December 2007 Archives

Christmas in Texas

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The sister and dad waiting for the rest of the carolers to arrive at our Posada's starting point last night.

Obviously, catching up with family and eating foolish quantities of tamales and fruitcake take precedence over blogging. But I do want to mention that the yearly Posada was a hit as always. I can only assume that for most people it's quite rare for carolers to wander by and sing at your doorstep, because newcomers to the neighborhood are generally delighted but also confused by the whole affair. In our culture, after all, it's almost never a good thing when somebody knocks on your door unexpectedly. Even if it's just your neighbors. I guess that's been true for a while, though, if you listen to the lyrics of A-Wassailing:

We are not daily beggars who beg from door to door / but we are neighbors' children whom you have seen before!

So merry Christmas or preferred holiday of choice, everyone! I'll be here in Texas, thawing out, for the next week.

Time and the Modern Computer

So I ran across something insanely cool today (at least if you're me), but it'll take some explaining. However, for the hardcore geeks in the audience, the following output sums up the story nicely:

...@ebexgs:~$ uname -a Linux ebexgs 2.6.18-3-686 #1 SMP Mon Dec 4 16:41:14 UTC 2006 i686 GNU/Linux

...@ebexgs:~$ ./nanosleep
Looped 1000 times:
Used timeout of 50 microseconds.
Slept average of 7989.000000 microseconds.

...@vader:~$ uname -a Linux vader 2.6.22-2-686 #1 SMP Fri Aug 31 00:24:01 UTC 2007 i686 GNU/Linux

...@vader:~$ ./nanosleep
Looped 1000 times:
Used timeout of 50 microseconds.
Slept average of 56.000000 microseconds.

So let's back up a bit. If you've used practically any computer in the last twenty years (and if not, how exactly are you reading this?) you may have noticed that the machine is capable of doing several things at once. Say, playing an MP3 while loading a web page. That's not as simple as it sounds, because for most of that time, most personal computers had just one CPU that was capable of running just one instruction at a time. Thus your computer, all appearances to the contrary, was truly single-minded. This was visible in primitive operating systems like DOS: you could only run one program at a time. (And DOS really was primitive; this hadn't been true of "real" operating systems since the mid-60s at the latest.)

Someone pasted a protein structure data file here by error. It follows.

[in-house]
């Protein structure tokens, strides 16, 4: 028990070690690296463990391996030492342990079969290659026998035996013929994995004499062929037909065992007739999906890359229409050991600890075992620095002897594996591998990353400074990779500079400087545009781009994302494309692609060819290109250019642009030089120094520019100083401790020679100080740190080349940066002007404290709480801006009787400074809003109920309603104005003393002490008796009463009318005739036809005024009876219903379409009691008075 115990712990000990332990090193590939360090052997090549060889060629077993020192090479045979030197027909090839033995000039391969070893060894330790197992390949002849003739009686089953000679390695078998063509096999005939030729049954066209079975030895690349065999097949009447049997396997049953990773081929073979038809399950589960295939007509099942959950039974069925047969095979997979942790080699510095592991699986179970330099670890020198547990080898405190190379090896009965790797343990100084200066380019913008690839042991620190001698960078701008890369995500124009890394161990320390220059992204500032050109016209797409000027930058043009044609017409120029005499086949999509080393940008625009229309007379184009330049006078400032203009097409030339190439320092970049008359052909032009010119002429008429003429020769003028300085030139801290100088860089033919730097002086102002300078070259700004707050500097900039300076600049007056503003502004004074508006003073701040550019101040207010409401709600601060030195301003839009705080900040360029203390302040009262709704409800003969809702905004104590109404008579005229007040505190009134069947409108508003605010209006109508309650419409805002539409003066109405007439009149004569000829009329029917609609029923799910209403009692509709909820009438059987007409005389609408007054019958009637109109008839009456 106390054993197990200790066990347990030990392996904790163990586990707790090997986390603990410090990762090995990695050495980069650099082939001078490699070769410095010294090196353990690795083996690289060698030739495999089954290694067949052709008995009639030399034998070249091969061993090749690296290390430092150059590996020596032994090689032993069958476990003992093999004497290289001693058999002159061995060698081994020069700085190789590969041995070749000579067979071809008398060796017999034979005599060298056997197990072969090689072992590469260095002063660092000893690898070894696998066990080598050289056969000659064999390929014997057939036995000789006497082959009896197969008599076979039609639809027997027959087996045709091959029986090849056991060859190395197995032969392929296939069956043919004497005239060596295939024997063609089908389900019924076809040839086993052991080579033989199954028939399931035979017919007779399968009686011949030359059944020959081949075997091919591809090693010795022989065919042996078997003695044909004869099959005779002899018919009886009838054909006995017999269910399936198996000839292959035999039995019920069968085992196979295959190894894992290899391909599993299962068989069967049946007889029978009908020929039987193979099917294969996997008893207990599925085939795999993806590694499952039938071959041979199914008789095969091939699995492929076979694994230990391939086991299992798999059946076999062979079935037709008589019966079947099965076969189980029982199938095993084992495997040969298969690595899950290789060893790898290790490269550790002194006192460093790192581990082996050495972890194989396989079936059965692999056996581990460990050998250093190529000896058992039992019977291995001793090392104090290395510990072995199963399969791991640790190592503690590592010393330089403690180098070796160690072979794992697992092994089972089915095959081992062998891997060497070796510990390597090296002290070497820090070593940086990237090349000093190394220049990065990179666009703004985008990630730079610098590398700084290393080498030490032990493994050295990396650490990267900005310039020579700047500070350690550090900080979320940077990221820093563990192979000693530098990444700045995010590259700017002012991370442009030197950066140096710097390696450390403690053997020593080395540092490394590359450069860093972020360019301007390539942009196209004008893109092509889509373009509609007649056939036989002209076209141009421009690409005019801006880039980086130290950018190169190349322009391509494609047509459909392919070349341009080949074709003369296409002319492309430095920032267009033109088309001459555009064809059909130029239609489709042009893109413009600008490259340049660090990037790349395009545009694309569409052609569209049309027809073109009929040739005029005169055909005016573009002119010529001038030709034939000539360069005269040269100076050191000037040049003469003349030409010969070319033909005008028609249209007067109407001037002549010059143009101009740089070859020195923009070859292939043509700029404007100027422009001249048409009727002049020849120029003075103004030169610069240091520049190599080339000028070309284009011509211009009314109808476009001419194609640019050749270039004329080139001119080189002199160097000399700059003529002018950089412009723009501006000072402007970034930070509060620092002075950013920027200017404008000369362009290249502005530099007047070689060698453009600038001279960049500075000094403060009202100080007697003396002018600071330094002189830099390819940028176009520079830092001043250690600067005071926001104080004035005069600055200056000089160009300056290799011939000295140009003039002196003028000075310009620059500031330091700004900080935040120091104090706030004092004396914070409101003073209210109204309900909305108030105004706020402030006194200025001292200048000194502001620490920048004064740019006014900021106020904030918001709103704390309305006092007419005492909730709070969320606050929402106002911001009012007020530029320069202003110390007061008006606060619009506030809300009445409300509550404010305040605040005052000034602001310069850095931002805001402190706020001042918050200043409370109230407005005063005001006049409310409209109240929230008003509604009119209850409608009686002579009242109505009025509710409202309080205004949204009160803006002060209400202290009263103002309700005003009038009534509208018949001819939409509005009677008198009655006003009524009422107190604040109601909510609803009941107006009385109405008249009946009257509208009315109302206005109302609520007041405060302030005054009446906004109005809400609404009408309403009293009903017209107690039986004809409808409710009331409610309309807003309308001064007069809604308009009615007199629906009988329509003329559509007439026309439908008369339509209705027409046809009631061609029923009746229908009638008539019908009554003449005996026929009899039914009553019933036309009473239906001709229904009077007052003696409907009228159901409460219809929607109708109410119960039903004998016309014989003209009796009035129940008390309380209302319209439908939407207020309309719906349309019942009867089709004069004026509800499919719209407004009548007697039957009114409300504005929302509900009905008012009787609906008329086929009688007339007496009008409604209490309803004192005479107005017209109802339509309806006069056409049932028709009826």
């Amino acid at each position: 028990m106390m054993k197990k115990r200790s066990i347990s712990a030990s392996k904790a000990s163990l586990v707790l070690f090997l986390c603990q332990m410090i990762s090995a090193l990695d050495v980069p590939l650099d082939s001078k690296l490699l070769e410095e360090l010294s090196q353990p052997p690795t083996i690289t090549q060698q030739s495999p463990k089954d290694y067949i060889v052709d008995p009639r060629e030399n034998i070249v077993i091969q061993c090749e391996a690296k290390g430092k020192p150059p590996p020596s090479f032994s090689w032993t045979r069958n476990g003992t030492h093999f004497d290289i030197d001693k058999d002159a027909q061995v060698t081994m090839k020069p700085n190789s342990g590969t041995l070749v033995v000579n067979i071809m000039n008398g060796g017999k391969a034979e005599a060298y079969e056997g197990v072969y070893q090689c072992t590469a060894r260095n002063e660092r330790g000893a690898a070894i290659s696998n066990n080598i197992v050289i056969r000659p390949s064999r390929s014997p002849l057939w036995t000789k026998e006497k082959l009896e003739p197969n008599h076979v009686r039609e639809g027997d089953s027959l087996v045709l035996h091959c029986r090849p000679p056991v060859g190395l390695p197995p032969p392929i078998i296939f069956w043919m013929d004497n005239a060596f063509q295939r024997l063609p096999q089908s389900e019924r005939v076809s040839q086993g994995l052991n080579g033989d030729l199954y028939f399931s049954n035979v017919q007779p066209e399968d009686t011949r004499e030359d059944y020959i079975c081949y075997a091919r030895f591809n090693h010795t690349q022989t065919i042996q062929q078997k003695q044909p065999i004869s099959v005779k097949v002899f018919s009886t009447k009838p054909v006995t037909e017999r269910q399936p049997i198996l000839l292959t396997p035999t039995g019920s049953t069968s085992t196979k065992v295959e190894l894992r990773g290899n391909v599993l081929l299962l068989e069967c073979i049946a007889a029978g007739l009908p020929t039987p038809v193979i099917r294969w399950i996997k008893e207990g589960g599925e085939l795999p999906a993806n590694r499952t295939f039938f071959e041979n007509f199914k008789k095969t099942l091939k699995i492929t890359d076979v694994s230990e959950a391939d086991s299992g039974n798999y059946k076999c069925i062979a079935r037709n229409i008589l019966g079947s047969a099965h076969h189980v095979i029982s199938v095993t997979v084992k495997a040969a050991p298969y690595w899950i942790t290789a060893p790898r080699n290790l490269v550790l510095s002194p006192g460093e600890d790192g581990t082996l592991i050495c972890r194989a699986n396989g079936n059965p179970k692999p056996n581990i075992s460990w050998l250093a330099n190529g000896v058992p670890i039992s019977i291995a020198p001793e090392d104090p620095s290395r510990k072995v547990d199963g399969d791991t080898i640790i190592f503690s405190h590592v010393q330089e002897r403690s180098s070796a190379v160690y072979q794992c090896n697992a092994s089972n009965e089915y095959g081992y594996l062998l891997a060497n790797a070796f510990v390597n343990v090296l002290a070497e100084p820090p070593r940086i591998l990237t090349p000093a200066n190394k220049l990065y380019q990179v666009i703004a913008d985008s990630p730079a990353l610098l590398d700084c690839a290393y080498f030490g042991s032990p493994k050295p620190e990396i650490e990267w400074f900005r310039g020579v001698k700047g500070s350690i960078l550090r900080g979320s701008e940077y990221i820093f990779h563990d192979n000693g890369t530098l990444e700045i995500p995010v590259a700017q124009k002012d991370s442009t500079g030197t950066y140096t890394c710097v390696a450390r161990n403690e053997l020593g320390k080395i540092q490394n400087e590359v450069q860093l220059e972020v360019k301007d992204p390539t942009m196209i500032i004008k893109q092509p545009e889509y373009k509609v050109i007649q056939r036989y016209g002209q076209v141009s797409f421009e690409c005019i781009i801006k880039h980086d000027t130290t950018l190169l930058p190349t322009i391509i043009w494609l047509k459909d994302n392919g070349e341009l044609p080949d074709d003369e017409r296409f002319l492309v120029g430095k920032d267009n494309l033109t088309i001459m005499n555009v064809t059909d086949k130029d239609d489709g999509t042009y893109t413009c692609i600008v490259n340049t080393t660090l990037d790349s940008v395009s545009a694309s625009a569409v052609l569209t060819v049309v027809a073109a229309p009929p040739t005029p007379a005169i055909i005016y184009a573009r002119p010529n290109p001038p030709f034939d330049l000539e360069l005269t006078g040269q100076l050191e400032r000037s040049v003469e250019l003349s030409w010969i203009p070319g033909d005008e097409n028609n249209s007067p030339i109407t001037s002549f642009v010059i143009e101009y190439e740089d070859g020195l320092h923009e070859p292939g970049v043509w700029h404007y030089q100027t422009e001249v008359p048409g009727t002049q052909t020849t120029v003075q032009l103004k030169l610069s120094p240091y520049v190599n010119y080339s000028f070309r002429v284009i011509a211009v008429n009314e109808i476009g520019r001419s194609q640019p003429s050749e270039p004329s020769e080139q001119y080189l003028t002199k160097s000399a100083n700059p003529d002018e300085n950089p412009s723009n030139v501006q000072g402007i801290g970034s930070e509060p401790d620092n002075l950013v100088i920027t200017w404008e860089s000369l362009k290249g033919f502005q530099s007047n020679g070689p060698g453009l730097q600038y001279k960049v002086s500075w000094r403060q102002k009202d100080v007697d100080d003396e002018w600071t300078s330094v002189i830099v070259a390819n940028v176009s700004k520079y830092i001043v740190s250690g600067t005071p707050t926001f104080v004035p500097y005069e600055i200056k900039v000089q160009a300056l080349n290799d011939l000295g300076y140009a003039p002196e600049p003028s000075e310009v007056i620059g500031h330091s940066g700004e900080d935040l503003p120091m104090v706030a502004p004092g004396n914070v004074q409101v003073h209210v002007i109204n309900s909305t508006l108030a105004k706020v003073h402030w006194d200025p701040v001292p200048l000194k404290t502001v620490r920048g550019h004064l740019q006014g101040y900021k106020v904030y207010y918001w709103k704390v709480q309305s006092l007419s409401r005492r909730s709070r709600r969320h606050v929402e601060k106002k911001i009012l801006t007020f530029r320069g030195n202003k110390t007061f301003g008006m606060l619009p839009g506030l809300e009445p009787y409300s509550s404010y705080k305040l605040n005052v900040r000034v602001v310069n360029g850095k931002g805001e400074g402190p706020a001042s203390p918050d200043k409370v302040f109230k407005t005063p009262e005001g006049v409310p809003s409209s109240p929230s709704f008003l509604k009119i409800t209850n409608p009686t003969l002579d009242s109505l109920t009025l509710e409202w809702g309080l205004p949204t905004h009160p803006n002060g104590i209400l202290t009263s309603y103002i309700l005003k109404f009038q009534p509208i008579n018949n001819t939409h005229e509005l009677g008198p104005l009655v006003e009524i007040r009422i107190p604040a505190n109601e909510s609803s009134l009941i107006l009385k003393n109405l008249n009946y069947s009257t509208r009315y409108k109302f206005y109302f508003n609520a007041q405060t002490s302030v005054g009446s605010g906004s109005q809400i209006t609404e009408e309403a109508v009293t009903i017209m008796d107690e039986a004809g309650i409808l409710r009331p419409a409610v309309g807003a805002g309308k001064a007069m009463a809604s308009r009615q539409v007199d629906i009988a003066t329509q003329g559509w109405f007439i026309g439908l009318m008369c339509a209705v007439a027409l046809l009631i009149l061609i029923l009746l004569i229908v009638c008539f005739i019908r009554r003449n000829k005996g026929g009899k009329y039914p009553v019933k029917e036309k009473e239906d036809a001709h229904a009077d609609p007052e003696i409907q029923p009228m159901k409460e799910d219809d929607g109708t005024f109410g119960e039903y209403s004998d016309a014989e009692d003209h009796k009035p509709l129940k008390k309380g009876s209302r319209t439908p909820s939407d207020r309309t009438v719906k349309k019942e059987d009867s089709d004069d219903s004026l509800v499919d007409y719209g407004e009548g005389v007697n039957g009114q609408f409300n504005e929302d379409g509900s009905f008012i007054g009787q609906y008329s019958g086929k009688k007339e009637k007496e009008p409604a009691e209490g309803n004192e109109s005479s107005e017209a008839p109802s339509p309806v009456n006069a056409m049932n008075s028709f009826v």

When more advanced operating systems (also, Windows) made it to personal computers, multitasking came with them. This is the juggling act that lets a computer appear to divide its attention between multiple users or programs. The operating system contrives this by running each program in sequence, switching between them many times a second. Just like the persistence of vision that keeps you from seeing the gaps between frames of a film, if the context switches come fast enough you never notice that each of your programs is actually spending most of its time frozen in place.

There are a number of ways you could do this, but almost all systems today use some kind of timer interrupt. The problem, of course, is that while your program is running, the operating system isn't; thus, how can the system manage the context switches? One way is to require that all programs occasionally give the operating system a chance to run -- such "cooperative" multitasking is unreliable since just one unhelpful program can jam up the works, but it is fairly simple and was used by early versions of both Windows and MacOS. Better to use a signal that periodically triggers the operating system, regardless of what the programs are doing. Conveniently, when IBM originally designed the PC they included a clock chip that can be programmed to send out just such a periodic signal. It ran at about 20 Hz, and was mostly intended to help DOS keep track of the time.